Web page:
Books & Brews: Delancey / Legend Brewery’s Oktoberfest

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Two of my favorite things in the world are craft beer and books. On the last Thursday of every month I pair a story I love with a pint to sip while reading it. 

I’m mostly a fiction reader, as is fiercely evident in a scroll through my previous Books & Brews posts. However, if I had to pick a close second– it would be memoirs. Specifically memoirs that involve food. I loved Barbara Kingsolver’s Animal, Vegetable, Miracle and Michelle Maisto’s  The Gastronomy of Marriage. I bought and cooked liver after Julie Powell made it sound so romantic in Julie & Julia. And… I can stop, clearly using “liver’ and “romantic” in the same sentence adequately demonstrates my love. Anyway, I was doing a little updating on Goodreads recently and noticed this delicious memoir* that I had added some time ago and figured I was due for a little break from the fiction. This month I read Delancey: A Man, A Woman, A Restaurant, A Marriage by Molly Wizenberg. (*I think I’m going to officially call the sub-genre of memoir about food: “delicious memoir.”)

The book chronicles the birth of a business. It starts with the author’s husband making the proclamation that he is going to open a restaurant that serves the New York style pizza he loves, because he is unable to find an acceptable substitute in Seattle. She assumes it’s just another of his fleeting interests (like violin making or ship-building), but his interest doesn’t wane this time. Suddenly there’s a lease and a space to remodel and staff to hire and pizzas to make, and sides and desserts to plan and prep. Wizenberg’s memoir tells the story of both her whole-hearted involvement in the project and her ultimate decision to step out of the kitchen at Delancey.

Here’s what I loved about the book: Continue reading

I’ve Been Trying to Do It Right

Last Friday night Mike and I went to see The Lumineers. The show was at an outdoor amphitheater and the evening could not have been any more perfect. Just a little heat from the day rising from the concrete and a cool breeze blowing those little hairs at the back of my neck that always slide out of the pile on top of my head. And if the temperature wasn’t enough to make me believe in the promise of fall around the corner, the moon hung low and full and orange in the sky. The band was everything I hoped for when I snapped up the tickets months ago: harmonies, and cellos, and accordions, and suspender wearing drummers, and powerful emotive vocals. And stories. Man, I love it when the songwriter gives a little of the “why” behind their words. And then there was the beer … Continue reading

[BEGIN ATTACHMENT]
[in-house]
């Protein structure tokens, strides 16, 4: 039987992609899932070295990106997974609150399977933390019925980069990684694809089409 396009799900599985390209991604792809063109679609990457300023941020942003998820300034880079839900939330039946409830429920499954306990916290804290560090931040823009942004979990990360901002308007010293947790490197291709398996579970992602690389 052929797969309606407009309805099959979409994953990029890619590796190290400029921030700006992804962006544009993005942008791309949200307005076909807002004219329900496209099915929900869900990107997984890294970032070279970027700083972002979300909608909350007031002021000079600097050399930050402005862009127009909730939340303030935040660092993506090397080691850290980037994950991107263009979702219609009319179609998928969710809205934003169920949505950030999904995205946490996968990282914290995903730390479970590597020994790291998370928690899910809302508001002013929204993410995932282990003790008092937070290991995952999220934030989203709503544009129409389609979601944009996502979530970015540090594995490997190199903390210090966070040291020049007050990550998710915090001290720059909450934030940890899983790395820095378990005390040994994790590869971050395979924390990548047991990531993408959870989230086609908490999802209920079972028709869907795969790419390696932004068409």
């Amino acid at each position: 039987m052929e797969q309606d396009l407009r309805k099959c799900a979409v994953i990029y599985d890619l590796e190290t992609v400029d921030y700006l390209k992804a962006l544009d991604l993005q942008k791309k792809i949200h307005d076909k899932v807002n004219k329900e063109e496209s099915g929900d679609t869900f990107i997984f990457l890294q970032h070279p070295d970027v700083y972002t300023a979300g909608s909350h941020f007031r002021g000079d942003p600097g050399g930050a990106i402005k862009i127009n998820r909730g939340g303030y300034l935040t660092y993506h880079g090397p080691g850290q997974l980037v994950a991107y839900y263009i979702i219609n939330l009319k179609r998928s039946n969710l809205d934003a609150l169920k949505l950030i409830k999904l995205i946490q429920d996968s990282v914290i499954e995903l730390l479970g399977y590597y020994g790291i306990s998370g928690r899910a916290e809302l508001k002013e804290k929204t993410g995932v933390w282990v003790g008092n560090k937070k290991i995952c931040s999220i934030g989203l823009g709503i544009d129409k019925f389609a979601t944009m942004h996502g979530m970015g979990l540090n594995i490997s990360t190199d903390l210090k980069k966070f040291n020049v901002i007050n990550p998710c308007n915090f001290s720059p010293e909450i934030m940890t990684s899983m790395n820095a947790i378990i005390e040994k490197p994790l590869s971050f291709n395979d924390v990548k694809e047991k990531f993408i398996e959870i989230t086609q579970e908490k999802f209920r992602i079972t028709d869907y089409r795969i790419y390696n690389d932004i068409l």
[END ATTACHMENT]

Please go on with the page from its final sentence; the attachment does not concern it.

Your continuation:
How Do You Measure A Year?

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I was just scrolling through the pictures on my phone and found some from our trip to Portland. I had the thought: that was something really awesome we did last year. Except we went in March. As in March 2016. Six months ago.

Moments before this I was reflecting on the fact that next week I would be headed back to Albuquerque for a writing retreat and thinking how it certainly didn’t seem like it had been a year since the last one.

There are 24 hours, 1440 minutes, 86,400 seconds in every day. The same amount of time, no matter how it’s measured. So how is it that is can feel so different? Has there been so much going on these last six months that it seems like more time must have passed (as in: surely, all that could NOT happened in just six months)? Or is the time since Albuquerque shortened by the fact I’ve kept up with friends online and feel like I just saw them? Perhaps a little of both?

Or maybe none of either.

Maybe tomorrow Portland will seem like yesterday and Albuquerque light years away. Time passes, fast or slow. And maybe it doesn’t matter how close or far away events of the past seem. Yes, it matters that we made those moments and have those memories, but I think maybe what matters more, is moving on to make the next moment. The next connection. The next adventure.